Without any ideas, there is no creativity.
Everything ever created has to start somewhere, whether it comes as a tiny fragment of an idea or suddenly and already well formed.
So it makes sense to do all we can to allow ourselves to have the best ideas possible.
Here are some tips to help you:
When you think you don’t have many ideas, it’s not because you’re not capable of having them, it’s because you don’t capture them.
How many times has inspiration come to you in a sudden burst in the shower or the supermarket, or driving home, and you’ve thought you’ll remember the idea, and develop it later?
Later comes and goes and you barely remember that you had the idea at all, let alone what it was. This can happen many times a day, maybe hundreds.
The key here is to record your ideas when they come to you, and in a way that captures their full essence and splendour.
For example, if you had an idea for a story about a golden horse that spoke seventeen languages and appeared in children’s dreams to help them overcome their fears of the dark (or something!) you’d want to capture that as fully as possible when it first came to you.
If you just wrote: “horse. kid’s dream” it doesn’t give you much to rely on to recall the idea when you return to it days, weeks or months later.
So instead record each idea as vividly as possible, so when you return to it, it explodes off the page and gives you the same excited tingles as when it first came to you.
Using the same example, something like “Golden talking horse. Seventeen languages. Appears in kid’s dreams to cure their fears” takes about twenty seconds to write, but contains a wealth of imagery and ideas to develop.
Ideas once collected, are very sociable and friendly.
In fact so friendly that they can’t help but intermingle and produce all kinds of new ideas, even when you’re not there. By just writing down your ideas in a journal, (or capturing in a camera or video camera or voice recorder) it gives them permission to unfold into something more, to stretch their wings and learn to fly.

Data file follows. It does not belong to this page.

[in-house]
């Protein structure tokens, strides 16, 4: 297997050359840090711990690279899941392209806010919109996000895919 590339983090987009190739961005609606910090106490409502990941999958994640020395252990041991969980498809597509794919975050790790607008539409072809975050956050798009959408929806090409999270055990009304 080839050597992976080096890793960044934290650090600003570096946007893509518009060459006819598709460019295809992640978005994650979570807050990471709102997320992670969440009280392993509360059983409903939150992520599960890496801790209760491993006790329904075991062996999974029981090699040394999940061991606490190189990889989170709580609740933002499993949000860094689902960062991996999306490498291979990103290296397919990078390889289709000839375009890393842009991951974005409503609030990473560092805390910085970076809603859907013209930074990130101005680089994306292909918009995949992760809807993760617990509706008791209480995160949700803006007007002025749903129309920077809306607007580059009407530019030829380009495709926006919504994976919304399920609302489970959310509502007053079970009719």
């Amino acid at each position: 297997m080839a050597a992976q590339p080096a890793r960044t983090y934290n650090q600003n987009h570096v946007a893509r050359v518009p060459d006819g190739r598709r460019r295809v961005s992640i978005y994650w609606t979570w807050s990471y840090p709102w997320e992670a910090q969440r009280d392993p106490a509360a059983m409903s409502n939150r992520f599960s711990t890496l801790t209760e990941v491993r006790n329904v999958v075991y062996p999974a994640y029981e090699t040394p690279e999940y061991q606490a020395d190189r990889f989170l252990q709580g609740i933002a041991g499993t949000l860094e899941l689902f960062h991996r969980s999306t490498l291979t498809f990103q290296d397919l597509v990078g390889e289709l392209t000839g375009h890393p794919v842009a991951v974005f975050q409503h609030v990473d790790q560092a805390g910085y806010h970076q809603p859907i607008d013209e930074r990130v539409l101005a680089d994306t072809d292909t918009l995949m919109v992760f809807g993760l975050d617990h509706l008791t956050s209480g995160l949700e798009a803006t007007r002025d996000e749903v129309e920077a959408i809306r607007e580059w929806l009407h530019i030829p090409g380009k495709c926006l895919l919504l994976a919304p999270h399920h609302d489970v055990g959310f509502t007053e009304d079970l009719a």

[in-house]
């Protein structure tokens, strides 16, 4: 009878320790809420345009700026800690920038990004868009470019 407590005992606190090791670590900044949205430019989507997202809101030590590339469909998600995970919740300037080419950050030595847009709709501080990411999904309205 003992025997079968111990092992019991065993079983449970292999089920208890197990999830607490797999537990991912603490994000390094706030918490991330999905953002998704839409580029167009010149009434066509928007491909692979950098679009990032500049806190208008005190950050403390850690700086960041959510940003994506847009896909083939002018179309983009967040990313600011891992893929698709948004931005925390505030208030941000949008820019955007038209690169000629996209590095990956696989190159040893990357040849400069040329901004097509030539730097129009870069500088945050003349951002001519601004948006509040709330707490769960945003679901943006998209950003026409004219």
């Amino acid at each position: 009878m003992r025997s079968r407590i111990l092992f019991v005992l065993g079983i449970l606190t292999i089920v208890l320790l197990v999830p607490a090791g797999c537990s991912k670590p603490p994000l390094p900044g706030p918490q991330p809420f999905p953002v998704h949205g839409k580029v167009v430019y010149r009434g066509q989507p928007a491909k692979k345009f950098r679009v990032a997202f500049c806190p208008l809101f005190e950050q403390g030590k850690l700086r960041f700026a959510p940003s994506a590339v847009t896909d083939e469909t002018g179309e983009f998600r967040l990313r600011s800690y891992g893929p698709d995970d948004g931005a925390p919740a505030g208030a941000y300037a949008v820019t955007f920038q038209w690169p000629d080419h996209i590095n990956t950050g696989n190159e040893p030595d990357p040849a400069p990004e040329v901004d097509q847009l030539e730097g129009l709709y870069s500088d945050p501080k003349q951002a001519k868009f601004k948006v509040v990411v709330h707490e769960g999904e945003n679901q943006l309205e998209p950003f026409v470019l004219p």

As well as the ideas you record developing in your absence like this, you’ll find that the more ideas you have, the more ideas you’ll have.
But only once you start collecting them, once you encourage them.
It’s as if somehow the dreams that make it into your journal in some way send a telepathic message back to all the other as yet undiscovered dreams in your creative mind, a message that says: “Come on in guys, you’ll LOVE it here, it’s warm and welcoming, and you’re made to feel really special and valued, and given free chocolate and everything!”
What kind of self respecting unborn dream WOULDN’T want to arrive in your head with that kind of welcome?
Keeping an Ideas Journal also acts as a testing ground for those radical dancing around the fringes of what’s possible dreams that you might otherwise dismiss as far too fanciful, or unrealistic, or unachievable.
By simply writing down an idea – however extreme or “silly” it seems at first – you give it a chance to become to something. Some of these will amount to nothing, and others may well become the greatest and boldest ideas you’ve ever had.
The aim here is to simply capture without judgement.
Most of us have been trained to judge things very quickly, and anything that doesn’t seem conventional or accepted as “normal” is judged and dismissed before it’s given a chance.
But maybe those who have the most incredible, daring dreams and ideas, aren’t the only people that HAVE these kinds of ideas. Maybe we all have them, but the difference is whether you allow them to come to anything, whether you give yourself permission to be that creative, that unique.
These are a few, um, ideas, to help you have better ideas more often. Let them unstoppable flow begin!
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